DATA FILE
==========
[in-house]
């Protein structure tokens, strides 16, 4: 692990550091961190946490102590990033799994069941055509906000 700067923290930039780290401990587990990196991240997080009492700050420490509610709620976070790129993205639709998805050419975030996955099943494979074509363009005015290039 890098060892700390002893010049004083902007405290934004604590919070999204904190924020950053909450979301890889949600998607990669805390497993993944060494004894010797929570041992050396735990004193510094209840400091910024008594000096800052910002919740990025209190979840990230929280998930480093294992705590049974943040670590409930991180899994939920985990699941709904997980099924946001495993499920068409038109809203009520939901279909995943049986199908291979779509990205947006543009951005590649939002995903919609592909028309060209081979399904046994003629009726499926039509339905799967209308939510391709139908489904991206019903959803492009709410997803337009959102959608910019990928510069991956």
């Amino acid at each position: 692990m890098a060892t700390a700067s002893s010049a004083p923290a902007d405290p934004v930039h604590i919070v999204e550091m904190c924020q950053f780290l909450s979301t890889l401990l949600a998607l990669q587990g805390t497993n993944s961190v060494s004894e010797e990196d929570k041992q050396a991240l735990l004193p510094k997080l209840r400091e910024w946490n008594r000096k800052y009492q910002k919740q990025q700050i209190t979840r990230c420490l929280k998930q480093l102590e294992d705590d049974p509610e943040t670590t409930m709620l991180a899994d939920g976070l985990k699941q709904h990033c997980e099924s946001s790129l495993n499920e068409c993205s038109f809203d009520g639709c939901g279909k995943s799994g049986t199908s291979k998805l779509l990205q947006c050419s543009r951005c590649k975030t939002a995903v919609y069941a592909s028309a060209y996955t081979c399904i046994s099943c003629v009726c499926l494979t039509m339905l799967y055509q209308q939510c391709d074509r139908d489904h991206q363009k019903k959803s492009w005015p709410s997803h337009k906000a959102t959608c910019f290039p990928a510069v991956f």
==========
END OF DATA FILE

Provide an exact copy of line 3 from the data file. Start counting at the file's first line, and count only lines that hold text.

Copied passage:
């Amino acid at each position: 692990m890098a060892t700390a700067s002893s010049a004083p923290a902007d405290p934004v930039h604590i919070v999204e550091m904190c924020q950053f780290l909450s979301t890889l401990l949600a998607l990669q587990g805390t497993n993944s961190v060494s004894e010797e990196d929570k041992q050396a991240l735990l004193p510094k997080l209840r400091e910024w946490n008594r000096k800052y009492q910002k919740q990025q700050i209190t979840r990230c420490l929280k998930q480093l102590e294992d705590d049974p509610e943040t670590t409930m709620l991180a899994d939920g976070l985990k699941q709904h990033c997980e099924s946001s790129l495993n499920e068409c993205s038109f809203d009520g639709c939901g279909k995943s799994g049986t199908s291979k998805l779509l990205q947006c050419s543009r951005c590649k975030t939002a995903v919609y069941a592909s028309a060209y996955t081979c399904i046994s099943c003629v009726c499926l494979t039509m339905l799967y055509q209308q939510c391709d074509r139908d489904h991206q363009k019903k959803s492009w005015p709410s997803h337009k906000a959102t959608c910019f290039p990928a510069v991956f």